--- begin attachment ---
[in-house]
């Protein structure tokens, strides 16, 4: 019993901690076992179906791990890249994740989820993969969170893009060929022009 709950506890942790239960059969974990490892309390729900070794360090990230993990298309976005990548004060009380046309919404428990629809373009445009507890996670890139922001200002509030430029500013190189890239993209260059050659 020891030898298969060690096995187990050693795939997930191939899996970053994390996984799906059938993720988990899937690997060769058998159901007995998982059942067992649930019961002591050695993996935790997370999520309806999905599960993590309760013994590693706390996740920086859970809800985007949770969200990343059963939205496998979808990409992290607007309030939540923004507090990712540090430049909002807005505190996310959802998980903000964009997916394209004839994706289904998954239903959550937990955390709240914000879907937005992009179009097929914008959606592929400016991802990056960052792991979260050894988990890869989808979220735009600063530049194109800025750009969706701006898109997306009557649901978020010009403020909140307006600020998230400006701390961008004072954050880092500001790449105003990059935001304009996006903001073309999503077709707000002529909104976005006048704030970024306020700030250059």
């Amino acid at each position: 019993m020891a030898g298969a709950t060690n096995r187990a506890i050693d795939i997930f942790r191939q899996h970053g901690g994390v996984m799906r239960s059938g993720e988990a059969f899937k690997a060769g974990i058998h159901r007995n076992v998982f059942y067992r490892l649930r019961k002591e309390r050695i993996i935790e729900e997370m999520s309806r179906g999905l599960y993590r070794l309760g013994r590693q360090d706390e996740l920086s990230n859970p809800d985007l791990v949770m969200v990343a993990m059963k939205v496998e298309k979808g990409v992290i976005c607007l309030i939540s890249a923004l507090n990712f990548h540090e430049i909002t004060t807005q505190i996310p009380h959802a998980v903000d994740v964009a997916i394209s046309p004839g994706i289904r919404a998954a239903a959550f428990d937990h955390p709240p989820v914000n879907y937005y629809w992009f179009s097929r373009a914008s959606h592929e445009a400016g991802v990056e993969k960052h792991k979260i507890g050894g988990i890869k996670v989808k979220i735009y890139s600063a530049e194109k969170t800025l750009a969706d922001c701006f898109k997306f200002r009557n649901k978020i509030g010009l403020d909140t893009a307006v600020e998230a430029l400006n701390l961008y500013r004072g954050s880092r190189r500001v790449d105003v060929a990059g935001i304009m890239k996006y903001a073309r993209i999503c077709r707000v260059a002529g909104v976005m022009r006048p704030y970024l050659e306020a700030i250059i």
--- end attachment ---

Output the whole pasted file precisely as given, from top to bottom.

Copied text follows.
[in-house]
């Protein structure tokens, strides 16, 4: 019993901690076992179906791990890249994740989820993969969170893009060929022009 709950506890942790239960059969974990490892309390729900070794360090990230993990298309976005990548004060009380046309919404428990629809373009445009507890996670890139922001200002509030430029500013190189890239993209260059050659 020891030898298969060690096995187990050693795939997930191939899996970053994390996984799906059938993720988990899937690997060769058998159901007995998982059942067992649930019961002591050695993996935790997370999520309806999905599960993590309760013994590693706390996740920086859970809800985007949770969200990343059963939205496998979808990409992290607007309030939540923004507090990712540090430049909002807005505190996310959802998980903000964009997916394209004839994706289904998954239903959550937990955390709240914000879907937005992009179009097929914008959606592929400016991802990056960052792991979260050894988990890869989808979220735009600063530049194109800025750009969706701006898109997306009557649901978020010009403020909140307006600020998230400006701390961008004072954050880092500001790449105003990059935001304009996006903001073309999503077709707000002529909104976005006048704030970024306020700030250059």
């Amino acid at each position: 019993m020891a030898g298969a709950t060690n096995r187990a506890i050693d795939i997930f942790r191939q899996h970053g901690g994390v996984m799906r239960s059938g993720e988990a059969f899937k690997a060769g974990i058998h159901r007995n076992v998982f059942y067992r490892l649930r019961k002591e309390r050695i993996i935790e729900e997370m999520s309806r179906g999905l599960y993590r070794l309760g013994r590693q360090d706390e996740l920086s990230n859970p809800d985007l791990v949770m969200v990343a993990m059963k939205v496998e298309k979808g990409v992290i976005c607007l309030i939540s890249a923004l507090n990712f990548h540090e430049i909002t004060t807005q505190i996310p009380h959802a998980v903000d994740v964009a997916i394209s046309p004839g994706i289904r919404a998954a239903a959550f428990d937990h955390p709240p989820v914000n879907y937005y629809w992009f179009s097929r373009a914008s959606h592929e445009a400016g991802v990056e993969k960052h792991k979260i507890g050894g988990i890869k996670v989808k979220i735009y890139s600063a530049e194109k969170t800025l750009a969706d922001c701006f898109k997306f200002r009557n649901k978020i509030g010009l403020d909140t893009a307006v600020e998230a430029l400006n701390l961008y500013r004072g954050s880092r190189r500001v790449d105003v060929a990059g935001i304009m890239k996006y903001a073309r993209i999503c077709r707000v260059a002529g909104v976005m022009r006048p704030y970024l050659e306020a700030i250059i």